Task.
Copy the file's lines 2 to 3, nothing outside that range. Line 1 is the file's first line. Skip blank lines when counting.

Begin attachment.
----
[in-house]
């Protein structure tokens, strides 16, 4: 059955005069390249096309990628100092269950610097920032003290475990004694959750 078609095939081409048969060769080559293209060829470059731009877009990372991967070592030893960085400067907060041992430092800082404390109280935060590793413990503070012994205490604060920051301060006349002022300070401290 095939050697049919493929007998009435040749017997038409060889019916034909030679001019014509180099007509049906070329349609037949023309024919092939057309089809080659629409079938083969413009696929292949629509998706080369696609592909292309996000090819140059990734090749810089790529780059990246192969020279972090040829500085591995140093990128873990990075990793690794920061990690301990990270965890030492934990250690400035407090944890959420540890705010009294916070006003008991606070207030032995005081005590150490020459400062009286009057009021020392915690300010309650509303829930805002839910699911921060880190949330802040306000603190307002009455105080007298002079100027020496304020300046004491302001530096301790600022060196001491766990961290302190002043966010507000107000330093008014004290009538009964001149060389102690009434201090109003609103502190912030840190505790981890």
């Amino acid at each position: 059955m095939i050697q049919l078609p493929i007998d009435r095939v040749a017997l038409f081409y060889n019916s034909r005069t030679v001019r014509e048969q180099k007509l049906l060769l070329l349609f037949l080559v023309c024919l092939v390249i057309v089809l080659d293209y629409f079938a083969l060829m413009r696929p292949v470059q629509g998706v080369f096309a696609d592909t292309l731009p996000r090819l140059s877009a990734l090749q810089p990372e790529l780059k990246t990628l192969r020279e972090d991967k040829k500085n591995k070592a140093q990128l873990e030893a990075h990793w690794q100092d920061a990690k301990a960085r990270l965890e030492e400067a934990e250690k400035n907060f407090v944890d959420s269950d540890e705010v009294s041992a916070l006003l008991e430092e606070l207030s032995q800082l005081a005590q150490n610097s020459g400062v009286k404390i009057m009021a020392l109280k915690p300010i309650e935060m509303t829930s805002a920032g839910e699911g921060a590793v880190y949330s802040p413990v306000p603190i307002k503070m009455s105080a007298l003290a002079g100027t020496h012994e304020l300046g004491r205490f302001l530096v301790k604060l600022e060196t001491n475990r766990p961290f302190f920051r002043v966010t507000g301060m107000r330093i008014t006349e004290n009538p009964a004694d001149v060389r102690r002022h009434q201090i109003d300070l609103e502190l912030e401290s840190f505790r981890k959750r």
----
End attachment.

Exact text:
């Protein structure tokens, strides 16, 4: 059955005069390249096309990628100092269950610097920032003290475990004694959750 078609095939081409048969060769080559293209060829470059731009877009990372991967070592030893960085400067907060041992430092800082404390109280935060590793413990503070012994205490604060920051301060006349002022300070401290 095939050697049919493929007998009435040749017997038409060889019916034909030679001019014509180099007509049906070329349609037949023309024919092939057309089809080659629409079938083969413009696929292949629509998706080369696609592909292309996000090819140059990734090749810089790529780059990246192969020279972090040829500085591995140093990128873990990075990793690794920061990690301990990270965890030492934990250690400035407090944890959420540890705010009294916070006003008991606070207030032995005081005590150490020459400062009286009057009021020392915690300010309650509303829930805002839910699911921060880190949330802040306000603190307002009455105080007298002079100027020496304020300046004491302001530096301790600022060196001491766990961290302190002043966010507000107000330093008014004290009538009964001149060389102690009434201090109003609103502190912030840190505790981890």
């Amino acid at each position: 059955m095939i050697q049919l078609p493929i007998d009435r095939v040749a017997l038409f081409y060889n019916s034909r005069t030679v001019r014509e048969q180099k007509l049906l060769l070329l349609f037949l080559v023309c024919l092939v390249i057309v089809l080659d293209y629409f079938a083969l060829m413009r696929p292949v470059q629509g998706v080369f096309a696609d592909t292309l731009p996000r090819l140059s877009a990734l090749q810089p990372e790529l780059k990246t990628l192969r020279e972090d991967k040829k500085n591995k070592a140093q990128l873990e030893a990075h990793w690794q100092d920061a990690k301990a960085r990270l965890e030492e400067a934990e250690k400035n907060f407090v944890d959420s269950d540890e705010v009294s041992a916070l006003l008991e430092e606070l207030s032995q800082l005081a005590q150490n610097s020459g400062v009286k404390i009057m009021a020392l109280k915690p300010i309650e935060m509303t829930s805002a920032g839910e699911g921060a590793v880190y949330s802040p413990v306000p603190i307002k503070m009455s105080a007298l003290a002079g100027t020496h012994e304020l300046g004491r205490f302001l530096v301790k604060l600022e060196t001491n475990r766990p961290f302190f920051r002043v966010t507000g301060m107000r330093i008014t006349e004290n009538p009964a004694d001149v060389r102690r002022h009434q201090i109003d300070l609103e502190l912030e401290s840190f505790r981890k959750r």